Looking at the URLs we copied over, we can see a pattern. Everything after the /d/ and then before the next / is the ID.

Here's an example of one of our image URLs: drive.google.com/file/d/1IaO08gj3GWIUQDAnzK..

You can see this at work by itself in B26 of the example spreadsheet as the function grabs everything between those two markers:

=REGEXEXTRACT(D9,".*/d/(.*)/")

image-9.png

image-10.png

This extracts everything between the /d/ and the /

How to Use the IMAGE Function 📷

Okay. We've got the disparate pieces figured out. I know the pieces fit. 🎵

Let's put them together.

All of our work was to get one cell ( B4 ) to provide data to the IMAGE function.

Image takes one argument and three other optional ones:

IMAGE(url, [mode], [height], [width])

We build the URL by combining the required beginning of the URL which I've got in J17 using the ampersand (&) operator with our REGEXEXTRACT function. And within our REGEXEXTRACT function we use our VLOOKUP function to get the URL of whatever image we've selected in the itemSelect cell.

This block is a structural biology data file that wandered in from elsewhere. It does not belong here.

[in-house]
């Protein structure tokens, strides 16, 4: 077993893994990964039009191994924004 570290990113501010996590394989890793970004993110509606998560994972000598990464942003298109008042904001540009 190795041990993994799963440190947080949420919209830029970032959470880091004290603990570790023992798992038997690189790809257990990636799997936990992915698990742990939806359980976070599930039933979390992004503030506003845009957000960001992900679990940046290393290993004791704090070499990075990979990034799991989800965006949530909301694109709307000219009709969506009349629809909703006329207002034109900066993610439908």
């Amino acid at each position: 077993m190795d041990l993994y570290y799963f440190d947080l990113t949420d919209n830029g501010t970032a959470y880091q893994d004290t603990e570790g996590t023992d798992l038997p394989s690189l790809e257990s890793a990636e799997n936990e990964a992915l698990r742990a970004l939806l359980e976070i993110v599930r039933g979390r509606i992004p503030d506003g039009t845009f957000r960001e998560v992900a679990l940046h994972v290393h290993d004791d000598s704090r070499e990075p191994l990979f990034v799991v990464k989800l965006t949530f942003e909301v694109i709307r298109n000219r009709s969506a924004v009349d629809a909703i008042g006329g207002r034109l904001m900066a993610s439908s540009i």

Whew.

But, cool, right!?

giphy.gif

If you feel lost in a recursive nightmare, I encourage you to pull up the example spreadsheet and examine the parts of the function in F4 piece by piece. 👍

How to Format Your Sheet FTW 💯

These few details can turn up the volume 📣 on an otherwise mundane spreadsheet.

nin2.gif

This is likely the only place you'll find a NIN gif in an article about spreadsheets today.

I love a hard drop shadow, and we can achieve this by manipulating the row and column sizes around a particular cell or range, using the merge cell option for our main range, and then using a fill color around the right side and bottom.

Click the lines between the column headers to drag and adjust the widths and heights of the columns and rows.

width.png

Cells are the main appeal of spreadsheets, but in some cases hiding the gridlines can make your sheet standout. I opted for this approach in this project.

Select View->Show->Gridlines.

gridlines.png

As much as I appreciate Arial, I will typically opt out of the default font immediately.

Click the Font Dropdown in the Toolbar. It's usually smack dab in the middle:

fonts.png

And just choose whatever font you'd like.

There you have it!

Thanks for Reading! 🙏